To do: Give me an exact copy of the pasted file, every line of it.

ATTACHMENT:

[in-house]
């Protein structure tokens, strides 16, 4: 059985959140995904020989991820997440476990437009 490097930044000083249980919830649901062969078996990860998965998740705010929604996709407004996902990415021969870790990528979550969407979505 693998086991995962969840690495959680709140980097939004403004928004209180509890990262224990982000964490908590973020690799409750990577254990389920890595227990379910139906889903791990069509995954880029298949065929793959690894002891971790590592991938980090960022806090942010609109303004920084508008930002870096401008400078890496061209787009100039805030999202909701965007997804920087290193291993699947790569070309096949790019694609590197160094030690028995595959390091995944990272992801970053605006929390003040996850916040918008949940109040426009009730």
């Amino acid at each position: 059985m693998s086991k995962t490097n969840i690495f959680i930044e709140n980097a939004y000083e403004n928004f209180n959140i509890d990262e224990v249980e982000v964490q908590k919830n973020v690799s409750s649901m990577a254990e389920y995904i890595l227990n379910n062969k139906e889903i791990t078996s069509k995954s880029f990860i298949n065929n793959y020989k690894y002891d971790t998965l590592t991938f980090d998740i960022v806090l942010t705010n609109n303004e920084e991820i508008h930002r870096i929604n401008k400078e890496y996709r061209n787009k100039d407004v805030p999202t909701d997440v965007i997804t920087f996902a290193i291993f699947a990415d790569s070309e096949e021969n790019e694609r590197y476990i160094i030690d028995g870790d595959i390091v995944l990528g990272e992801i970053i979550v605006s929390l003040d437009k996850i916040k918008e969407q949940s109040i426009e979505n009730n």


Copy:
[in-house]
């Protein structure tokens, strides 16, 4: 059985959140995904020989991820997440476990437009 490097930044000083249980919830649901062969078996990860998965998740705010929604996709407004996902990415021969870790990528979550969407979505 693998086991995962969840690495959680709140980097939004403004928004209180509890990262224990982000964490908590973020690799409750990577254990389920890595227990379910139906889903791990069509995954880029298949065929793959690894002891971790590592991938980090960022806090942010609109303004920084508008930002870096401008400078890496061209787009100039805030999202909701965007997804920087290193291993699947790569070309096949790019694609590197160094030690028995595959390091995944990272992801970053605006929390003040996850916040918008949940109040426009009730």
């Amino acid at each position: 059985m693998s086991k995962t490097n969840i690495f959680i930044e709140n980097a939004y000083e403004n928004f209180n959140i509890d990262e224990v249980e982000v964490q908590k919830n973020v690799s409750s649901m990577a254990e389920y995904i890595l227990n379910n062969k139906e889903i791990t078996s069509k995954s880029f990860i298949n065929n793959y020989k690894y002891d971790t998965l590592t991938f980090d998740i960022v806090l942010t705010n609109n303004e920084e991820i508008h930002r870096i929604n401008k400078e890496y996709r061209n787009k100039d407004v805030p999202t909701d997440v965007i997804t920087f996902a290193i291993f699947a990415d790569s070309e096949e021969n790019e694609r590197y476990i160094i030690d028995g870790d595959i390091v995944l990528g990272e992801i970053i979550v605006s929390l003040d437009k996850i916040k918008e969407q949940s109040i426009e979505n009730n």